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TECHNICAL PAPERS: Soft Tissue

Effects of Stent Design Parameters on Normal Artery Wall Mechanics

[+] Author and Article Information
Julian Bedoya, Clark A. Meyer, Lucas H. Timmins, Michael R. Moreno

Department of Biomedical Engineering,  Texas A&M University, 3120 TAMU, College Station, TX 77843-3120

James E. Moore

Department of Biomedical Engineering,  Texas A&M University, 3120 TAMU, College Station, TX 77843-3120jmoorejr@tamu.edu

J Biomech Eng 128(5), 757-765 (Apr 25, 2006) (9 pages) doi:10.1115/1.2246236 History: Received August 30, 2005; Revised April 25, 2006

A stent is a device designed to restore flow through constricted arteries. These tubular scaffold devices are delivered to the afflicted region and deployed using minimally invasive techniques. Stents must have sufficient radial strength to prop the diseased artery open. The presence of a stent can subject the artery to abnormally high stresses that can trigger adverse biologic responses culminating in restenosis. The primary aim of this investigation was to investigate the effects of varying stent “design parameters” on the stress field induced in the normal artery wall and the radial displacement achieved by the stent. The generic stent models were designed to represent a sample of the attributes incorporated in present commercially available stents. Each stent was deployed in a homogeneous, nonlinear hyperelastic artery model and evaluated using commercially available finite element analysis software. Of the designs investigated herein, those employing large axial strut spacing, blunted corners, and higher amplitudes in the ring segments induced high circumferential stresses over smaller areas of the artery’s inner surface than all other configurations. Axial strut spacing was the dominant parameter in this study, i.e., all designs employing a small stent strut spacing induced higher stresses over larger areas than designs employing the large strut spacing. Increasing either radius of curvature or strut amplitude generally resulted in smaller areas exposed to high stresses. At larger strut spacing, sensitivity to radius of curvature was increased in comparison to the small strut spacing. With the larger strut spacing designs, the effects of varying amplitude could be offset by varying the radius of curvature and vice versa. The range of minimum radial displacements from the unstented diastolic radius observed among all designs was less than 90μm. Evidence presented herein suggests that stent designs incorporating large axial strut spacing, blunted corners at bends, and higher amplitudes exposed smaller regions of the artery to high stresses, while maintaining a radial displacement that should be sufficient to restore adequate flow.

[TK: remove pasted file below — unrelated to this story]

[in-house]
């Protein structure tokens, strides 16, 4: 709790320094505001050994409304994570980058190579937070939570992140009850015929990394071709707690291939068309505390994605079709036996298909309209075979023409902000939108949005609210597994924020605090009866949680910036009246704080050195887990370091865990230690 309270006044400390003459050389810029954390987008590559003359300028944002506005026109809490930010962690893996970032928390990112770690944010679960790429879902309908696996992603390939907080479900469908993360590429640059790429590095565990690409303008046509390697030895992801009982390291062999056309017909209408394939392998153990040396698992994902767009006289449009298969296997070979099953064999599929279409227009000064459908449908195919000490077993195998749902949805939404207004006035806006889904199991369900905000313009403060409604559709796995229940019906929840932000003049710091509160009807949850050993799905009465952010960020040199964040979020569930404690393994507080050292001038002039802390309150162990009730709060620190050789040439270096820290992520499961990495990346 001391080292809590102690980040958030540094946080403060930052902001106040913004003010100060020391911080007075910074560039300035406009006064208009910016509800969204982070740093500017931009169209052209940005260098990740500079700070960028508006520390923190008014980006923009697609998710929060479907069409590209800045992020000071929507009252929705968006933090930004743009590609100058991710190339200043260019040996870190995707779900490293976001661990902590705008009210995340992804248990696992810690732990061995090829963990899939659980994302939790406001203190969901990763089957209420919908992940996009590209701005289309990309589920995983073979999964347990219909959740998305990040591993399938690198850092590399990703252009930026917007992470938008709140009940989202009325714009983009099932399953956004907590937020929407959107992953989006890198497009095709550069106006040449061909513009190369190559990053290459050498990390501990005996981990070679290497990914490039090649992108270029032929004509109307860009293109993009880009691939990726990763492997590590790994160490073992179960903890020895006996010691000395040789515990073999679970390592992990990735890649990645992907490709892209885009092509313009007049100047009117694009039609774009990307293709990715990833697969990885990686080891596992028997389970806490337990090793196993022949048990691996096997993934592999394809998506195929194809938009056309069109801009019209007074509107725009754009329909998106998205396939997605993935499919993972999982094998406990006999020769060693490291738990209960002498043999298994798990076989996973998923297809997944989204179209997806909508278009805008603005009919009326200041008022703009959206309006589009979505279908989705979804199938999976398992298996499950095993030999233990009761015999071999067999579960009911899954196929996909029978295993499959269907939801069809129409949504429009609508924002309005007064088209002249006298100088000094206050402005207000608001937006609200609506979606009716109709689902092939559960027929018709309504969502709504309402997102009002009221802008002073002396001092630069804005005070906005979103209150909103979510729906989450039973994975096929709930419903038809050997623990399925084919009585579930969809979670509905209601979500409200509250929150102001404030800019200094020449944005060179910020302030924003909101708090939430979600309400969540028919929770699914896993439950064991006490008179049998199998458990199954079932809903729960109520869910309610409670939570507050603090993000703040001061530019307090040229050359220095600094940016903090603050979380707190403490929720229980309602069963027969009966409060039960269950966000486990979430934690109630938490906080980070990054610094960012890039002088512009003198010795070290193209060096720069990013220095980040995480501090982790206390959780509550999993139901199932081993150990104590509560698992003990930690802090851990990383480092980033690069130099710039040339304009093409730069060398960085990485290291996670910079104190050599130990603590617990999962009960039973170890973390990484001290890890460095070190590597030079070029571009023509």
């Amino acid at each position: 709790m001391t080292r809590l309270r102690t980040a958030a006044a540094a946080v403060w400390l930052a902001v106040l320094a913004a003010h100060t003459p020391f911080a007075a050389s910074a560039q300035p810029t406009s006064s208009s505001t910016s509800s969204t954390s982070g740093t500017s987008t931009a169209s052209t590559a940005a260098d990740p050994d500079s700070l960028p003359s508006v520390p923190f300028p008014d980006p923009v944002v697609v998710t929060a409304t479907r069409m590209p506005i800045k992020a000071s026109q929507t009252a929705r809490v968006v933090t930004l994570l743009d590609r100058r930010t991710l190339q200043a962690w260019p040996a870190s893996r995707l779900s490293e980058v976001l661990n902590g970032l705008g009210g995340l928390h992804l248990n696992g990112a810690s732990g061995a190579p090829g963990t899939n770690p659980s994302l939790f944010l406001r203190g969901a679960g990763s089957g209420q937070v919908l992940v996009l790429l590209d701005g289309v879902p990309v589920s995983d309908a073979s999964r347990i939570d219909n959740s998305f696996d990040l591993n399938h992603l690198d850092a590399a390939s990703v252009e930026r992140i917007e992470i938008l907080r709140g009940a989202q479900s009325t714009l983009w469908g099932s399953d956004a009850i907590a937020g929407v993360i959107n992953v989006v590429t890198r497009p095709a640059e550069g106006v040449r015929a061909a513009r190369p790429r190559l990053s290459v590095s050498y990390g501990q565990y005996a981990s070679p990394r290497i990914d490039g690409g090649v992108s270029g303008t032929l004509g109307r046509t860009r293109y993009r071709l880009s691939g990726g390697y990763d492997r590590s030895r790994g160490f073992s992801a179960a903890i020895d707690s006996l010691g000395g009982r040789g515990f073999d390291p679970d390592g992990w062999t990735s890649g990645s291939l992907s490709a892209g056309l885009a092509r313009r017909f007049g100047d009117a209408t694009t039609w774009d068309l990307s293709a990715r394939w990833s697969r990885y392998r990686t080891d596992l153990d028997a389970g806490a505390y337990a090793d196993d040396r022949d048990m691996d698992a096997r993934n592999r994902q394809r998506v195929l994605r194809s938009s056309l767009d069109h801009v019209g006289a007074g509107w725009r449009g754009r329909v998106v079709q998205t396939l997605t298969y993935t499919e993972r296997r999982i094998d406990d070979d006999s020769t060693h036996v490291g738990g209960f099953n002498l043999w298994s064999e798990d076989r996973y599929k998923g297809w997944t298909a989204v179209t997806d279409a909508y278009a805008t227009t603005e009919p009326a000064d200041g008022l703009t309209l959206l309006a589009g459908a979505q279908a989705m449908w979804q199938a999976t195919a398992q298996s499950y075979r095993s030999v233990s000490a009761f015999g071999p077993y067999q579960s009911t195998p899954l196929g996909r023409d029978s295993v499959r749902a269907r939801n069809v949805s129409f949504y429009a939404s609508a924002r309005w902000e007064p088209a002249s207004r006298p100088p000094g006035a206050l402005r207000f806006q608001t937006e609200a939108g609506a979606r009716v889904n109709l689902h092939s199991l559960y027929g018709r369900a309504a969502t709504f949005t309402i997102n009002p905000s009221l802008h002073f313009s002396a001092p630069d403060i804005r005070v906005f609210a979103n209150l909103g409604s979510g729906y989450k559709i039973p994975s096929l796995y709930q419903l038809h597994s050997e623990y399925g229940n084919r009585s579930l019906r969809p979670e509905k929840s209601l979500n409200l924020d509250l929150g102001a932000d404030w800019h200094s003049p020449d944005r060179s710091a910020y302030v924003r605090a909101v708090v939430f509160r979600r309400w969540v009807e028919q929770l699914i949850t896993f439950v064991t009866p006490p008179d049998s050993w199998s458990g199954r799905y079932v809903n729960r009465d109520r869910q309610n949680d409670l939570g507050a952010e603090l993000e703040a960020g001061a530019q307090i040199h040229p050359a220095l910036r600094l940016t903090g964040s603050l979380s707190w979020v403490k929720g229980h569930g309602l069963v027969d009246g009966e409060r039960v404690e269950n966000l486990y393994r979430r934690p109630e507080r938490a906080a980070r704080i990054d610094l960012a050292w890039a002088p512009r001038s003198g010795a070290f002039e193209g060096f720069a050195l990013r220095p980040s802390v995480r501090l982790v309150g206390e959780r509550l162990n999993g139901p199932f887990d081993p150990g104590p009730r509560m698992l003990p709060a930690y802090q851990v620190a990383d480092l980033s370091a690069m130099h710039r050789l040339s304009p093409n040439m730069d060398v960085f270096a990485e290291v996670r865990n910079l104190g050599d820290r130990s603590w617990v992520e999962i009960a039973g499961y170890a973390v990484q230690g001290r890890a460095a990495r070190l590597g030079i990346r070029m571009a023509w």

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Copyright © 2006 by American Society of Mechanical Engineers
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Figures

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Figure 1